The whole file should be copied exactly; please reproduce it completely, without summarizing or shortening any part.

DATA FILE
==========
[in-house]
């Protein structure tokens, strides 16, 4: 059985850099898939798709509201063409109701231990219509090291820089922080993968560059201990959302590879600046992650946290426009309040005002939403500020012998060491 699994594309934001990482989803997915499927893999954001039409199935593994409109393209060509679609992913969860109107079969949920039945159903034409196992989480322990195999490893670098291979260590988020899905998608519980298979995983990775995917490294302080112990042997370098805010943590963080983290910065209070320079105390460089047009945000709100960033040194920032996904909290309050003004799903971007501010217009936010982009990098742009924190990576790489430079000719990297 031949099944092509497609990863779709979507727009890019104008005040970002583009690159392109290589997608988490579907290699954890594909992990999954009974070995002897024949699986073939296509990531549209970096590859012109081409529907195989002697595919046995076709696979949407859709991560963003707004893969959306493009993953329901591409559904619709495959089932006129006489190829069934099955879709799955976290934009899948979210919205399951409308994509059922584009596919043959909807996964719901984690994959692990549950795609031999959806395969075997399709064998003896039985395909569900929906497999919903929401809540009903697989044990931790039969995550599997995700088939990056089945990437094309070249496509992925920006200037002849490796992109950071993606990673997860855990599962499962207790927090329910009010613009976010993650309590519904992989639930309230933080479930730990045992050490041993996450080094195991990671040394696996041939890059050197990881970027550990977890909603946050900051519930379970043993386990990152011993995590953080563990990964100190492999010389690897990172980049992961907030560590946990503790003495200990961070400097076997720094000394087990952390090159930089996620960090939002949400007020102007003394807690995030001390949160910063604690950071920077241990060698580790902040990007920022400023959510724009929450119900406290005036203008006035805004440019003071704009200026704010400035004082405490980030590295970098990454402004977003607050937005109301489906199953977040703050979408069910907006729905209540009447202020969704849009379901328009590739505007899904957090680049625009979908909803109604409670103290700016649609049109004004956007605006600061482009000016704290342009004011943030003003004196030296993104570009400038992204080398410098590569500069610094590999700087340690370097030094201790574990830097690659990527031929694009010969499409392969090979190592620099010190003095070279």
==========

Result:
[in-house]
């Protein structure tokens, strides 16, 4: 059985850099898939798709509201063409109701231990219509090291820089922080993968560059201990959302590879600046992650946290426009309040005002939403500020012998060491 699994594309934001990482989803997915499927893999954001039409199935593994409109393209060509679609992913969860109107079969949920039945159903034409196992989480322990195999490893670098291979260590988020899905998608519980298979995983990775995917490294302080112990042997370098805010943590963080983290910065209070320079105390460089047009945000709100960033040194920032996904909290309050003004799903971007501010217009936010982009990098742009924190990576790489430079000719990297 031949099944092509497609990863779709979507727009890019104008005040970002583009690159392109290589997608988490579907290699954890594909992990999954009974070995002897024949699986073939296509990531549209970096590859012109081409529907195989002697595919046995076709696979949407859709991560963003707004893969959306493009993953329901591409559904619709495959089932006129006489190829069934099955879709799955976290934009899948979210919205399951409308994509059922584009596919043959909807996964719901984690994959692990549950795609031999959806395969075997399709064998003896039985395909569900929906497999919903929401809540009903697989044990931790039969995550599997995700088939990056089945990437094309070249496509992925920006200037002849490796992109950071993606990673997860855990599962499962207790927090329910009010613009976010993650309590519904992989639930309230933080479930730990045992050490041993996450080094195991990671040394696996041939890059050197990881970027550990977890909603946050900051519930379970043993386990990152011993995590953080563990990964100190492999010389690897990172980049992961907030560590946990503790003495200990961070400097076997720094000394087990952390090159930089996620960090939002949400007020102007003394807690995030001390949160910063604690950071920077241990060698580790902040990007920022400023959510724009929450119900406290005036203008006035805004440019003071704009200026704010400035004082405490980030590295970098990454402004977003607050937005109301489906199953977040703050979408069910907006729905209540009447202020969704849009379901328009590739505007899904957090680049625009979908909803109604409670103290700016649609049109004004956007605006600061482009000016704290342009004011943030003003004196030296993104570009400038992204080398410098590569500069610094590999700087340690370097030094201790574990830097690659990527031929694009010969499409392969090979190592620099010190003095070279």